In 1980, on assignment for the Finnish Museum of Architecture, I made this photograph of Resurrection Chapel in Turku, Finland. Architect Erik Bryggman created what has become one of Finland’s proudest structures during what the Finns call the Winter War and what we know as World War II. To my taste, it is simple, but profusely elegant. The intentional quality of light and graceful, romantic carvings are but two of the buildings outstanding features. I decided to use the light that was there, with no supplementary assistance, to keep the carvings understated but visible. Existing contrast was great to the eye, but beyond normal treatment for film. I elected to use 4!5 Tri-X film, carefully exposing for low values and, processing in Gordon Hutchings PMK Pyro to N–2. The resulting negative prints well on a grade 3 paper, with minimal dodging and burning.
My camera of choice was, and has been for a long time, a 1958 Sinar Expert. The lens was a 300 mm Rodenstock Sironar. I carry the necessary film development materials so that I can see exactly where I am at the end of each day. HC-110 and the PMK cover most situations. For trays I use plastic drawer dividers found in any variety store. When I eventually get home, I re-fix and wash all film to assure proper processing.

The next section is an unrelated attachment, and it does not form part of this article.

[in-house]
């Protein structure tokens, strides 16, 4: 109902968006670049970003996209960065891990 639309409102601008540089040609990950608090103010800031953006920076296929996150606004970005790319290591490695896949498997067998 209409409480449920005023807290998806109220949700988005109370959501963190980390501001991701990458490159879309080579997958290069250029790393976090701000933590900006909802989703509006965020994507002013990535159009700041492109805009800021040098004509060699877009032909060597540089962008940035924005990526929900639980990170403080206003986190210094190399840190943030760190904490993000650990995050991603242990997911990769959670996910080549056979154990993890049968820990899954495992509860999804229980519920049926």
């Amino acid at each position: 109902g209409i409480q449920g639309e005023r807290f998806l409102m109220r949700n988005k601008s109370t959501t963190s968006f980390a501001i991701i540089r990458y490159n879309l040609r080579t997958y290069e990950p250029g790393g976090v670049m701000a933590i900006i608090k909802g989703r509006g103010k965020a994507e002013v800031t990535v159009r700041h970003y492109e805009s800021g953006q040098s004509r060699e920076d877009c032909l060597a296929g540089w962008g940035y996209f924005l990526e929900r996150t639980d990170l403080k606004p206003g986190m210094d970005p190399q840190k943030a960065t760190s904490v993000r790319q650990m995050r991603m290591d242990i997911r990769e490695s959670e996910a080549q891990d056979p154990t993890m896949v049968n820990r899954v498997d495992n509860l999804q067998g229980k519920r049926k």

For me, the ideal print process should be invisible. It should allow the viewer to immediately and totally concentrate on the image. I want you to get right into the carvings and the quality of light without being side tracked by clever film manipulation or tricky printing applications. Any manipulation I do must be unnoticed, to the best of my ability.
Too many photographers make prints that are excessive in technique—it is common that one first notices the quality of printing, and even negative making before or even if they see the photograph. Craft supports Art. It always has. Some misguided photographers labor under the pretense that if a photograph is well-executed, the subject is of minor concern. I do not mean that craft is to be ignored, but it should never intrude on the art. If the quality of printing is good and the negative has been properly exposed and developed, the viewer has the pleasure of seeing directly what the photographer had in mind. If the photograph reeks of the Zone System, the viewer is distracted. Any process that calls attention to itself is a negative force.